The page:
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Palestinian Cultural Scene Thrives Amid Hardships

The number of theaters in the West Bank has doubled in the past decade as the cultural scene booms under occupation.
TO GO WITH AFP STORY BY HOSSAM EZZEDINE
Palestinian actors perform in the play "Steal Less, Please" in the West Bank city of Ramallah on February 6, 2013. The play, based on a script by Italian playwright Dario Fo, talks about corruption. AFP PHOTO/ABBAS MOMANI        (Photo credit should read ABBAS MOMANI/AFP/Getty Images)

In Al-Kasaba Theater in Ramallah, a group of actors were getting ready to go on stage. In the yellow light of lightbulbs framing the mirrors, actresses Amira Habash, Maisa Abd Elhadi and Shaden Kanboura applied makeup, painting their lips bright red and straightening their hair as they prepared to play American high-society girls in the romantic comedy "Holiday." They laugh as they hear their male counterparts singing and joking in the hall.

“I like this theme because most plays and movies are about the Palestinian cause; there is no variety in the characters we play,” said young Abd Elhadi, who plays Julia Habib, daughter of a rich Palestinian-American businessman who falls in love with an ordinary guy, Jamil Selim, who cares not about money but about enjoying life to its fullest. The spoiled rich girl then has to decide if she is willing to go against her father’s wishes and leave the high-society life to follow love.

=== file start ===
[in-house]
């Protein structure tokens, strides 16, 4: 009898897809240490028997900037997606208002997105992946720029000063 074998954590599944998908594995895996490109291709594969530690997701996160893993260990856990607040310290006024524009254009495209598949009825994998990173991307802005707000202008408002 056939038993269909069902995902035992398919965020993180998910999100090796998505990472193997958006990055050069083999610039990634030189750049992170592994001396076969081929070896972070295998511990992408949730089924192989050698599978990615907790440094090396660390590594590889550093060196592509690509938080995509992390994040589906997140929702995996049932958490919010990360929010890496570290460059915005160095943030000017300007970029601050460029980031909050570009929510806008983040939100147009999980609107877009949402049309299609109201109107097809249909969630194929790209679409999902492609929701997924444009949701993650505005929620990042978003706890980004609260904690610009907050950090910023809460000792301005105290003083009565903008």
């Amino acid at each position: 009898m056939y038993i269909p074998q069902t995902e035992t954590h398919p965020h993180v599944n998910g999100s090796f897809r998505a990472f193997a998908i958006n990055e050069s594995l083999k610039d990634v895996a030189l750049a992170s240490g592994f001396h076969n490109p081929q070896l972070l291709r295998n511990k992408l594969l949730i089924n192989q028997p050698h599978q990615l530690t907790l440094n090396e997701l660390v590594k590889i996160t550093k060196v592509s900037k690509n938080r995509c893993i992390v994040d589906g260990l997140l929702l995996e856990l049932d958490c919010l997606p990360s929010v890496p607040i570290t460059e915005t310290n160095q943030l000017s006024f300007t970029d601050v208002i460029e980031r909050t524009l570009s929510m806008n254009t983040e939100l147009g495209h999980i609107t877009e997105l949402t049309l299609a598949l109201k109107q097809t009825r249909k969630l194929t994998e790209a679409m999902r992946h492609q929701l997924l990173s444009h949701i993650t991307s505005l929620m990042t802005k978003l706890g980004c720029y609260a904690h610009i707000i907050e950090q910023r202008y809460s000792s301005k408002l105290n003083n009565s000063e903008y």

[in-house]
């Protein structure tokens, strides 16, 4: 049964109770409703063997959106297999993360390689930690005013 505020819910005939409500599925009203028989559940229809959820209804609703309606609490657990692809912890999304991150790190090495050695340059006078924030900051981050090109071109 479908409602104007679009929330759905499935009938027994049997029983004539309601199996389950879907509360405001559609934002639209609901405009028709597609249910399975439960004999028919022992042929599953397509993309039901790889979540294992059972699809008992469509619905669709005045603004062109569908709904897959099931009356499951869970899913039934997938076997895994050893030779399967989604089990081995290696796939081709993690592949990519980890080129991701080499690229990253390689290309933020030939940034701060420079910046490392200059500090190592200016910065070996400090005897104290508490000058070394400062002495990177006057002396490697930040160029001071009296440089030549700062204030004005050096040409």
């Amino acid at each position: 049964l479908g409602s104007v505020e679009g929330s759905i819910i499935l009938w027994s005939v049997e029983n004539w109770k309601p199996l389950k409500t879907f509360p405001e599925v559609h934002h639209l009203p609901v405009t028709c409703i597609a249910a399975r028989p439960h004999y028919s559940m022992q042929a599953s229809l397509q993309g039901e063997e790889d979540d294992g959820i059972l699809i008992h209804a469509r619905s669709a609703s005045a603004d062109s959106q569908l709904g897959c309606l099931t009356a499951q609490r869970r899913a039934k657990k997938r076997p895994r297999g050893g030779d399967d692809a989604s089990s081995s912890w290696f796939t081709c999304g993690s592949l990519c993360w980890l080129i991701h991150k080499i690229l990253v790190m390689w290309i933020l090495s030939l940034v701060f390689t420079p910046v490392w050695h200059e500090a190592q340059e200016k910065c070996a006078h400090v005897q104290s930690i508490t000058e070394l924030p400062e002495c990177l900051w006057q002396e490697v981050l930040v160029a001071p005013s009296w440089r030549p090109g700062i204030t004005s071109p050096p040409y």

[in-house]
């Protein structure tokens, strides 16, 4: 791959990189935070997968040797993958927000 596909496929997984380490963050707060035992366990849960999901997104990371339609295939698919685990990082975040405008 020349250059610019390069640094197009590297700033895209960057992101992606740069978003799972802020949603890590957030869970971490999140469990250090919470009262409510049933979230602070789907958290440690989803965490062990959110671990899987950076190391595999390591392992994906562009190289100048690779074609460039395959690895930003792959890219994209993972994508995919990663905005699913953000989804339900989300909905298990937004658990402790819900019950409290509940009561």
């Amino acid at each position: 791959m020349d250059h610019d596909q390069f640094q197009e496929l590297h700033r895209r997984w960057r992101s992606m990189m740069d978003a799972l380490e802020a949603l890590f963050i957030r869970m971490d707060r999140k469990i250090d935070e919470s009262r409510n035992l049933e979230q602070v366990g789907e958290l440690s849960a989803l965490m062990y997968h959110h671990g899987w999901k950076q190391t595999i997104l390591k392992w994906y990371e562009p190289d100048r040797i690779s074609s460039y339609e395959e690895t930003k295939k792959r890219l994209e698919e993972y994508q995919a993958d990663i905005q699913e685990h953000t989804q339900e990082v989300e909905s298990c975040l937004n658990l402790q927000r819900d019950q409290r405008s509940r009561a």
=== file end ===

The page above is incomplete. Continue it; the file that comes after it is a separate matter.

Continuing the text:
The play is originally from the United States and was written in 1928, but the general director of Al-Kasaba Theater, George Ibrahim, altered the characters to be Palestinians to make them easier for the audience to relate to. And though the play isn’t about the Israeli occupation, the play’s themes of love and money are also relevant for Palestinians, as they are for all human beings, said Ibrahim.

“I choose plays that concern society — the next play is about women’s rights. But I thought it was time for a comedy, and maybe next a musical,” said Ibrahim, adding that naturally, politics also dominate the themes of the plays. “You cannot avoid the occupation — it’s controlling us and is present in every part of our daily details. It’s like we are married to it with no way to divorce.”